Study: Repeal of military gay ban should be swift

Tue. February 23, 2010 12:00 AM by Carlos Santoscoy

Repeal of the military's ban on open gay service should be implemented quickly, rather than phased-in, a new study released Tuesday by the Palm Center concludes.

"This study shows that we already have an enormous amount of information to guide this process, and suggests that another year of analysis, or a years-long implementation process, may be unnecessary," Nathaniel Frank, the principal author of the study, told On Top Magazine Monday in an email.

The study, Gays in Foreign Militaries 2010: A Global Primer, is the largest-ever to look at how foreign militaries integrated gay troops.

The study's conclusion – that swift implementation is key to success – runs counter to what top Pentagon leaders have proposed. "Swift, decisive implementation signals the support of top leadership and confidence that the process will go smoothly, while a 'phased-in' implementation can create anxiety, confusion and obstructionism," the report says.

"Other countries, particularly Britain, Canada, and Israel, experienced very similar cultural and political debates on this issue prior to lifting their bans," the study says. "Opponents raised concerns that an inclusive policy would undermine morale, recruitment, retention, cohesion and discipline, and pointed to polls suggesting that service members would leave if bans were lifted."

The report, however, concludes that in foreign militaries, the introduction of open gay service did not create widespread disruptions. Procedures lifting policies that discriminate against gay and lesbian service members in foreign militaries have been "highly successful" and have had no negative impact on morale, recruitment, retention, readiness or overall combat effectiveness.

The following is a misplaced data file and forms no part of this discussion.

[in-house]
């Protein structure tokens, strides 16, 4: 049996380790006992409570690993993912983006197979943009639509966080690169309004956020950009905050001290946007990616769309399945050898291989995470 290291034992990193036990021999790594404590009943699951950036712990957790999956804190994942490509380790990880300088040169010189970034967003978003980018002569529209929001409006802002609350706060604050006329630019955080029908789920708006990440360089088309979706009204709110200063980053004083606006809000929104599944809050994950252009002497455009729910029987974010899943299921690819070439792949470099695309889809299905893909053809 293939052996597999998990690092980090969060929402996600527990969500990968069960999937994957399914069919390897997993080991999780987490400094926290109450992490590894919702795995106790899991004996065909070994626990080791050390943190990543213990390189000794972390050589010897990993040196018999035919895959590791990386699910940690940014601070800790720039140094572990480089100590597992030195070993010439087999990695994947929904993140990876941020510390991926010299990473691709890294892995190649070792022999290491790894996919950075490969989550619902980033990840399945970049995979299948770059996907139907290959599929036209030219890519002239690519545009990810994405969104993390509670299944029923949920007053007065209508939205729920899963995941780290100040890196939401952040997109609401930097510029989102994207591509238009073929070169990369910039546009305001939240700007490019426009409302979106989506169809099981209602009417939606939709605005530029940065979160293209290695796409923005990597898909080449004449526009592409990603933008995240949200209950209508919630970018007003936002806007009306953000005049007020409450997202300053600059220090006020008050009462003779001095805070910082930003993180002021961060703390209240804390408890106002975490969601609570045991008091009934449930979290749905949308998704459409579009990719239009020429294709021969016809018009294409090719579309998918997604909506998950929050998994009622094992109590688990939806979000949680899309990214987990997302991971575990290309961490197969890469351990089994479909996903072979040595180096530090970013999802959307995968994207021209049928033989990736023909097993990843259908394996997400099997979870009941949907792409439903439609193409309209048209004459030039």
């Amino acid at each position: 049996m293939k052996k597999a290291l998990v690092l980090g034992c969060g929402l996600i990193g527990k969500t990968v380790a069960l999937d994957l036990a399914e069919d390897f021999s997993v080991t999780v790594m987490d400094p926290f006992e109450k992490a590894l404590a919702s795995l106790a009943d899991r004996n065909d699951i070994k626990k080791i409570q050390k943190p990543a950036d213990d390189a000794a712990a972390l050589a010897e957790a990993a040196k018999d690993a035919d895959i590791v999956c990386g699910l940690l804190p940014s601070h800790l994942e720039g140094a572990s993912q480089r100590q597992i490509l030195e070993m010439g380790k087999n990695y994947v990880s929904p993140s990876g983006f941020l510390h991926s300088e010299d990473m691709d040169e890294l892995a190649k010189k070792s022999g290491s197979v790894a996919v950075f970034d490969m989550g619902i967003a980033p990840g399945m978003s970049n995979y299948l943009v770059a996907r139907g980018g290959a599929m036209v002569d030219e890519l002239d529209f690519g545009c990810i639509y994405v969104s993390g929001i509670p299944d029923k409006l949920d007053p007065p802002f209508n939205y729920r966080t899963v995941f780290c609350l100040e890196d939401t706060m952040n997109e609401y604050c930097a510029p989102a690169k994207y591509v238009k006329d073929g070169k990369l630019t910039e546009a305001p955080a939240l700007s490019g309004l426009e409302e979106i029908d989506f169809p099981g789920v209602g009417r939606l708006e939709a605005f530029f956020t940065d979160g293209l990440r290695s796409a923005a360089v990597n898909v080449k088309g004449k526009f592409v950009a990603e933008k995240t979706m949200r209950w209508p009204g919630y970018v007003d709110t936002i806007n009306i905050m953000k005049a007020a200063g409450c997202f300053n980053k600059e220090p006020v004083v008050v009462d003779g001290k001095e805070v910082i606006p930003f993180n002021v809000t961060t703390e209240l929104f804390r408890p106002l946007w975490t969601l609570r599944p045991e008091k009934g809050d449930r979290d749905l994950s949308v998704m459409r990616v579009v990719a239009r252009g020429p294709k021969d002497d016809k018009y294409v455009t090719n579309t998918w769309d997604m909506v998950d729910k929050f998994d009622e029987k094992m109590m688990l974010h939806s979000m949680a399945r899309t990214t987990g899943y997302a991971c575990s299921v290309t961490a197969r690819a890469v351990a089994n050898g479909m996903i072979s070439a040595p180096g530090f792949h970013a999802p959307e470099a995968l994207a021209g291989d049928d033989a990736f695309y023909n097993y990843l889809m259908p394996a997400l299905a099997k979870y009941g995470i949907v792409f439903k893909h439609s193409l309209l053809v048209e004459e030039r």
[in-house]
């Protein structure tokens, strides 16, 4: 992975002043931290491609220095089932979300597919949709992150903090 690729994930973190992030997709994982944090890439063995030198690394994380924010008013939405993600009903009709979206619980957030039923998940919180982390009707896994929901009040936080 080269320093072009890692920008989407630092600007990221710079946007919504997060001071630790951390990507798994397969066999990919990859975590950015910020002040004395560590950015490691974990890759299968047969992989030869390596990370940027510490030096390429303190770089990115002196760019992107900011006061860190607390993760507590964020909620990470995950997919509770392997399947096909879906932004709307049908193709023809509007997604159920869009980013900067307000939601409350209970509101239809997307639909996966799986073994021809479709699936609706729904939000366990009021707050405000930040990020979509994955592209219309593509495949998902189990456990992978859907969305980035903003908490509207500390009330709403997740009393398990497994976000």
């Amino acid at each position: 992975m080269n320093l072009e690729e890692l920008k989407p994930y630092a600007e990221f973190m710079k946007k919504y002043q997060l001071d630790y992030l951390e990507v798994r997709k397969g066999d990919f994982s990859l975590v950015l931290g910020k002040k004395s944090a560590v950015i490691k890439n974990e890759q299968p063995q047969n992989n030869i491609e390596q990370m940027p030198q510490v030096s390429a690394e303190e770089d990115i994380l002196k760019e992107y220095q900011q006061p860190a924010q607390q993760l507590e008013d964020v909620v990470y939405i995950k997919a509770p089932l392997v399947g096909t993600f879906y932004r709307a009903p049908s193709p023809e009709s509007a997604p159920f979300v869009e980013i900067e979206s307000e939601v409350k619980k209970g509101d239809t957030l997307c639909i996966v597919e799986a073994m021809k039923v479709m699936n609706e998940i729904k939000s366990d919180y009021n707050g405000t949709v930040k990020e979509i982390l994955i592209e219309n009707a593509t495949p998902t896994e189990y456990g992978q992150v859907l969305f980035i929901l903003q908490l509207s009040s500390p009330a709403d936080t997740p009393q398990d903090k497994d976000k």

"In Britain and Canada, roughly two thirds of military respondents in polls said they would refuse to serve with open gays, but when inclusive policies were implemented, no more than three people in each country actually resigned," the researchers say.

Pentagon leaders have publicly acknowledged their support for repeal of the ban, implemented in 1993 and known as "don't ask, don't tell," but have also said they would conduct a year-long study on how best to implement repeal should Congress overturn the law.

"These include potential revisions to policies on benefits, base housing, fraternization and misconduct, separations and discharges, and many others," Secretary of Defense Robert Gates told a key Senate panel considering the issue earlier this month.
General David H. Petraeus, commander of United States Central Command, agreed, saying the review "will suggest the policies that could be used to implement a change if it does come to that" during a Sunday appearance on NBC's Meet the Press.

The U.S. military has a long tradition of considering the experiences of other militaries when confronted with similar issues, the study added.

Article provided in partnership with On Top Magazine